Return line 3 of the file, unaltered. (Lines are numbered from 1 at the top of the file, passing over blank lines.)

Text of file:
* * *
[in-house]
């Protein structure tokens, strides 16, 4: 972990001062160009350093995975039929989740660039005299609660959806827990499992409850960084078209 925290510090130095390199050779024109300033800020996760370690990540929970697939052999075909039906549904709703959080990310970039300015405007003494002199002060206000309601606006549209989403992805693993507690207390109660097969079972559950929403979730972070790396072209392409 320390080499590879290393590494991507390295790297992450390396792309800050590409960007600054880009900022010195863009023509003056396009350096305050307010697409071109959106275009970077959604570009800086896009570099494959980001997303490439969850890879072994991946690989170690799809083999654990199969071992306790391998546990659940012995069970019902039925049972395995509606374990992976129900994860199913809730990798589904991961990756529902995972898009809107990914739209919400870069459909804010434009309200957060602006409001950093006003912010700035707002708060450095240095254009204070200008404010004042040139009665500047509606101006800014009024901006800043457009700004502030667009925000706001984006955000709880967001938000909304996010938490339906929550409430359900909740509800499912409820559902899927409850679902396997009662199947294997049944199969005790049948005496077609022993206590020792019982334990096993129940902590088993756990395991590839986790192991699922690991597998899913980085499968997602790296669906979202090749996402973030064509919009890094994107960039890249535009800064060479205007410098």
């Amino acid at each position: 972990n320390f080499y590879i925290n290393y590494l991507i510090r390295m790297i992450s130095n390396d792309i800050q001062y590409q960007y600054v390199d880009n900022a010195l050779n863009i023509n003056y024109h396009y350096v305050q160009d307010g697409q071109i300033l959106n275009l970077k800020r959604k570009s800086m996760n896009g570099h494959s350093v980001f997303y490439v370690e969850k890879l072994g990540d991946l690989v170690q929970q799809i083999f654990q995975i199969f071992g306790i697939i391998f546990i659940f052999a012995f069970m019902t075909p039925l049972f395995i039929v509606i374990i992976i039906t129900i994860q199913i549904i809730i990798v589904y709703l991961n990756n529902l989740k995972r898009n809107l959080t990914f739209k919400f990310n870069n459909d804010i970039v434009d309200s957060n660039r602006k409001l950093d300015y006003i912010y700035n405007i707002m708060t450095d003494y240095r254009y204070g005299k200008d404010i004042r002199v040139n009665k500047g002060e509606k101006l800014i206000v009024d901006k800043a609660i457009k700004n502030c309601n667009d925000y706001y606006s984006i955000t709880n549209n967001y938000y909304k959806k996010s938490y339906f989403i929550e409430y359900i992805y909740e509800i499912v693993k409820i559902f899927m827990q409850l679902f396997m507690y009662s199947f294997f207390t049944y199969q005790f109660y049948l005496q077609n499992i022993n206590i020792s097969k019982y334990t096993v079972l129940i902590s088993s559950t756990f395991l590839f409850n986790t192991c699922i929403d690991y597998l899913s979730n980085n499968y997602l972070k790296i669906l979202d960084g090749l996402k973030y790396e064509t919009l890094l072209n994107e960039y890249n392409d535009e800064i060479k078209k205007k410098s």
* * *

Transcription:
């Amino acid at each position: 972990n320390f080499y590879i925290n290393y590494l991507i510090r390295m790297i992450s130095n390396d792309i800050q001062y590409q960007y600054v390199d880009n900022a010195l050779n863009i023509n003056y024109h396009y350096v305050q160009d307010g697409q071109i300033l959106n275009l970077k800020r959604k570009s800086m996760n896009g570099h494959s350093v980001f997303y490439v370690e969850k890879l072994g990540d991946l690989v170690q929970q799809i083999f654990q995975i199969f071992g306790i697939i391998f546990i659940f052999a012995f069970m019902t075909p039925l049972f395995i039929v509606i374990i992976i039906t129900i994860q199913i549904i809730i990798v589904y709703l991961n990756n529902l989740k995972r898009n809107l959080t990914f739209k919400f990310n870069n459909d804010i970039v434009d309200s957060n660039r602006k409001l950093d300015y006003i912010y700035n405007i707002m708060t450095d003494y240095r254009y204070g005299k200008d404010i004042r002199v040139n009665k500047g002060e509606k101006l800014i206000v009024d901006k800043a609660i457009k700004n502030c309601n667009d925000y706001y606006s984006i955000t709880n549209n967001y938000y909304k959806k996010s938490y339906f989403i929550e409430y359900i992805y909740e509800i499912v693993k409820i559902f899927m827990q409850l679902f396997m507690y009662s199947f294997f207390t049944y199969q005790f109660y049948l005496q077609n499992i022993n206590i020792s097969k019982y334990t096993v079972l129940i902590s088993s559950t756990f395991l590839f409850n986790t192991c699922i929403d690991y597998l899913s979730n980085n499968y997602l972070k790296i669906l979202d960084g090749l996402k973030y790396e064509t919009l890094l072209n994107e960039y890249n392409d535009e800064i060479k078209k205007k410098s």